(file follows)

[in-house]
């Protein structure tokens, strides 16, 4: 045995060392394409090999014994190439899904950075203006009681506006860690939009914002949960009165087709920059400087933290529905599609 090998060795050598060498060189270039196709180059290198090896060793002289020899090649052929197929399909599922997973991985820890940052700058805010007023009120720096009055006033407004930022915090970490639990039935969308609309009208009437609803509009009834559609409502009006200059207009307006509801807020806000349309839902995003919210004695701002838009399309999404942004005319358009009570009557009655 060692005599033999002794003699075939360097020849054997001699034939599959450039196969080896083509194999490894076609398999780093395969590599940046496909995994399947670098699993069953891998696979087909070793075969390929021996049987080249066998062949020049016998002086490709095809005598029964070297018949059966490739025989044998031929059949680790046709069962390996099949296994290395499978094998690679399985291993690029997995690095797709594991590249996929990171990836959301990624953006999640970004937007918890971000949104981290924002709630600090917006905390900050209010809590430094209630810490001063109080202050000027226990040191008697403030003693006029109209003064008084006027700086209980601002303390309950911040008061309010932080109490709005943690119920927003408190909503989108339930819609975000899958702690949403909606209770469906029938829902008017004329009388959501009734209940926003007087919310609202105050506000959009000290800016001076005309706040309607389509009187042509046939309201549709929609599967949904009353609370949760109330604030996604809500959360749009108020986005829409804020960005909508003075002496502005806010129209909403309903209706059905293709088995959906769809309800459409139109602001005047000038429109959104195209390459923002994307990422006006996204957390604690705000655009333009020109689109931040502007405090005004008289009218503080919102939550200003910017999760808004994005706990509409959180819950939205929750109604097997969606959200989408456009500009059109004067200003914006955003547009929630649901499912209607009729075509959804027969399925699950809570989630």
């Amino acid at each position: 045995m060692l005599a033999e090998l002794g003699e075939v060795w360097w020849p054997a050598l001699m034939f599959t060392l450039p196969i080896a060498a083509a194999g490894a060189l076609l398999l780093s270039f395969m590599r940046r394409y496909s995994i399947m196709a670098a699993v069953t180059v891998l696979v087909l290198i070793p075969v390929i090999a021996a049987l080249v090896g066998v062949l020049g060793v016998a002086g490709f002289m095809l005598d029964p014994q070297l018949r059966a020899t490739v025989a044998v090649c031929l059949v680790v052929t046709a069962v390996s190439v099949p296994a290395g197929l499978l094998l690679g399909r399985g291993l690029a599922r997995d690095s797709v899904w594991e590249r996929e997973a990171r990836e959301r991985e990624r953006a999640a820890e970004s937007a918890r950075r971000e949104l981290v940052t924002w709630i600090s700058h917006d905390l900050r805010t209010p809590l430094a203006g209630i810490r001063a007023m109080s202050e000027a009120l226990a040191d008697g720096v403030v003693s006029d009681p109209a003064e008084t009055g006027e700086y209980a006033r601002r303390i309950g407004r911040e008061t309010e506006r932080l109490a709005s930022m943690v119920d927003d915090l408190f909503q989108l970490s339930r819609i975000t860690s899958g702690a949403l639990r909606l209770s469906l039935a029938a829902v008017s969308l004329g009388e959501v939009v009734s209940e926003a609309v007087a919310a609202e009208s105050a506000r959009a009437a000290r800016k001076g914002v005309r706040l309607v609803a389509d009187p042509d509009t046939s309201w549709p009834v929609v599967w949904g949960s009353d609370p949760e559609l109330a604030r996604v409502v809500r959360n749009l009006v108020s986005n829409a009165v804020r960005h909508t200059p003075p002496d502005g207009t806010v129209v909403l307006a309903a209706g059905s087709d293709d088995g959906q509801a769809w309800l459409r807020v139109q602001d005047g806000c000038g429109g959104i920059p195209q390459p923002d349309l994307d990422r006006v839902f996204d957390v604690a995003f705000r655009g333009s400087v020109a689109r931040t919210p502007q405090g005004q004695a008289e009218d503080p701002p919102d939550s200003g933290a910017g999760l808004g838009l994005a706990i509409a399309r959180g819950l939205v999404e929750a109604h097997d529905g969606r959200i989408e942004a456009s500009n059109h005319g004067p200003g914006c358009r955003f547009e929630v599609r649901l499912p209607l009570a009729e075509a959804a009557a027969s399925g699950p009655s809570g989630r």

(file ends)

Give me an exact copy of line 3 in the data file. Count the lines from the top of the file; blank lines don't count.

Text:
């Amino acid at each position: 045995m060692l005599a033999e090998l002794g003699e075939v060795w360097w020849p054997a050598l001699m034939f599959t060392l450039p196969i080896a060498a083509a194999g490894a060189l076609l398999l780093s270039f395969m590599r940046r394409y496909s995994i399947m196709a670098a699993v069953t180059v891998l696979v087909l290198i070793p075969v390929i090999a021996a049987l080249v090896g066998v062949l020049g060793v016998a002086g490709f002289m095809l005598d029964p014994q070297l018949r059966a020899t490739v025989a044998v090649c031929l059949v680790v052929t046709a069962v390996s190439v099949p296994a290395g197929l499978l094998l690679g399909r399985g291993l690029a599922r997995d690095s797709v899904w594991e590249r996929e997973a990171r990836e959301r991985e990624r953006a999640a820890e970004s937007a918890r950075r971000e949104l981290v940052t924002w709630i600090s700058h917006d905390l900050r805010t209010p809590l430094a203006g209630i810490r001063a007023m109080s202050e000027a009120l226990a040191d008697g720096v403030v003693s006029d009681p109209a003064e008084t009055g006027e700086y209980a006033r601002r303390i309950g407004r911040e008061t309010e506006r932080l109490a709005s930022m943690v119920d927003d915090l408190f909503q989108l970490s339930r819609i975000t860690s899958g702690a949403l639990r909606l209770s469906l039935a029938a829902v008017s969308l004329g009388e959501v939009v009734s209940e926003a609309v007087a919310a609202e009208s105050a506000r959009a009437a000290r800016k001076g914002v005309r706040l309607v609803a389509d009187p042509d509009t046939s309201w549709p009834v929609v599967w949904g949960s009353d609370p949760e559609l109330a604030r996604v409502v809500r959360n749009l009006v108020s986005n829409a009165v804020r960005h909508t200059p003075p002496d502005g207009t806010v129209v909403l307006a309903a209706g059905s087709d293709d088995g959906q509801a769809w309800l459409r807020v139109q602001d005047g806000c000038g429109g959104i920059p195209q390459p923002d349309l994307d990422r006006v839902f996204d957390v604690a995003f705000r655009g333009s400087v020109a689109r931040t919210p502007q405090g005004q004695a008289e009218d503080p701002p919102d939550s200003g933290a910017g999760l808004g838009l994005a706990i509409a399309r959180g819950l939205v999404e929750a109604h097997d529905g969606r959200i989408e942004a456009s500009n059109h005319g004067p200003g914006c358009r955003f547009e929630v599609r649901l499912p209607l009570a009729e075509a959804a009557a027969s399925g699950p009655s809570g989630r």